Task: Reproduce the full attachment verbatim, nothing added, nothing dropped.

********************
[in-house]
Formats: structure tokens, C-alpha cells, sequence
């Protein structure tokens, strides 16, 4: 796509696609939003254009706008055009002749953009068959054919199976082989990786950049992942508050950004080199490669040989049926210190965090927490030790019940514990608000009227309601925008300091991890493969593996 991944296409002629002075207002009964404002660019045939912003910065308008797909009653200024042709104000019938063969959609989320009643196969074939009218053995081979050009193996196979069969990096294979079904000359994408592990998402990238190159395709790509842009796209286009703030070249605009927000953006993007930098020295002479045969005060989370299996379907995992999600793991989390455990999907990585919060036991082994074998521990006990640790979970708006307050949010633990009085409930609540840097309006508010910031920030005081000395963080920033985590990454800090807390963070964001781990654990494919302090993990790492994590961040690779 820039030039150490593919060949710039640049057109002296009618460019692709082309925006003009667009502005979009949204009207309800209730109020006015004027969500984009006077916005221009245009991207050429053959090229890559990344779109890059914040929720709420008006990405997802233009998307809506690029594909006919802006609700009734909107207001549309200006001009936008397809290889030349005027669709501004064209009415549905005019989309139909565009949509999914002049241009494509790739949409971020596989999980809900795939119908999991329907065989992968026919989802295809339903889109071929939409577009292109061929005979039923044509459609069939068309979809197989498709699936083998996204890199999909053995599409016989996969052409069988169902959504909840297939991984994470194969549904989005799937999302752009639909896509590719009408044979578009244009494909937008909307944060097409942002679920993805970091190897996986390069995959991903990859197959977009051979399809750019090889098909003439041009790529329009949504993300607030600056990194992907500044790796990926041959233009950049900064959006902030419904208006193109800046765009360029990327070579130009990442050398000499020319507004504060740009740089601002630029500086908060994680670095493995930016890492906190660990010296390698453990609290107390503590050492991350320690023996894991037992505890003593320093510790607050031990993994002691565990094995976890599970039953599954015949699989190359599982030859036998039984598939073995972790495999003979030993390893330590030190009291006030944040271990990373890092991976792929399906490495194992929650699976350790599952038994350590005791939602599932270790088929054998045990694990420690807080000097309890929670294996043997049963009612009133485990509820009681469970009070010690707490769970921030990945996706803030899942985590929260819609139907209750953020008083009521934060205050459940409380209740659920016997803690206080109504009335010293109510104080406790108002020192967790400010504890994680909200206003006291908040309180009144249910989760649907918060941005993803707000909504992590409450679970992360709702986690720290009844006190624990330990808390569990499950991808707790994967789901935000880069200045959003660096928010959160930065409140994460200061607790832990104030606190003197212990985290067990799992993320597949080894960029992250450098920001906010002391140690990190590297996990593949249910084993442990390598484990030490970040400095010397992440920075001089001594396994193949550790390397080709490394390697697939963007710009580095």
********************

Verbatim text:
[in-house]
Formats: structure tokens, C-alpha cells, sequence
């Protein structure tokens, strides 16, 4: 796509696609939003254009706008055009002749953009068959054919199976082989990786950049992942508050950004080199490669040989049926210190965090927490030790019940514990608000009227309601925008300091991890493969593996 991944296409002629002075207002009964404002660019045939912003910065308008797909009653200024042709104000019938063969959609989320009643196969074939009218053995081979050009193996196979069969990096294979079904000359994408592990998402990238190159395709790509842009796209286009703030070249605009927000953006993007930098020295002479045969005060989370299996379907995992999600793991989390455990999907990585919060036991082994074998521990006990640790979970708006307050949010633990009085409930609540840097309006508010910031920030005081000395963080920033985590990454800090807390963070964001781990654990494919302090993990790492994590961040690779 820039030039150490593919060949710039640049057109002296009618460019692709082309925006003009667009502005979009949204009207309800209730109020006015004027969500984009006077916005221009245009991207050429053959090229890559990344779109890059914040929720709420008006990405997802233009998307809506690029594909006919802006609700009734909107207001549309200006001009936008397809290889030349005027669709501004064209009415549905005019989309139909565009949509999914002049241009494509790739949409971020596989999980809900795939119908999991329907065989992968026919989802295809339903889109071929939409577009292109061929005979039923044509459609069939068309979809197989498709699936083998996204890199999909053995599409016989996969052409069988169902959504909840297939991984994470194969549904989005799937999302752009639909896509590719009408044979578009244009494909937008909307944060097409942002679920993805970091190897996986390069995959991903990859197959977009051979399809750019090889098909003439041009790529329009949504993300607030600056990194992907500044790796990926041959233009950049900064959006902030419904208006193109800046765009360029990327070579130009990442050398000499020319507004504060740009740089601002630029500086908060994680670095493995930016890492906190660990010296390698453990609290107390503590050492991350320690023996894991037992505890003593320093510790607050031990993994002691565990094995976890599970039953599954015949699989190359599982030859036998039984598939073995972790495999003979030993390893330590030190009291006030944040271990990373890092991976792929399906490495194992929650699976350790599952038994350590005791939602599932270790088929054998045990694990420690807080000097309890929670294996043997049963009612009133485990509820009681469970009070010690707490769970921030990945996706803030899942985590929260819609139907209750953020008083009521934060205050459940409380209740659920016997803690206080109504009335010293109510104080406790108002020192967790400010504890994680909200206003006291908040309180009144249910989760649907918060941005993803707000909504992590409450679970992360709702986690720290009844006190624990330990808390569990499950991808707790994967789901935000880069200045959003660096928010959160930065409140994460200061607790832990104030606190003197212990985290067990799992993320597949080894960029992250450098920001906010002391140690990190590297996990593949249910084993442990390598484990030490970040400095010397992440920075001089001594396994193949550790390397080709490394390697697939963007710009580095």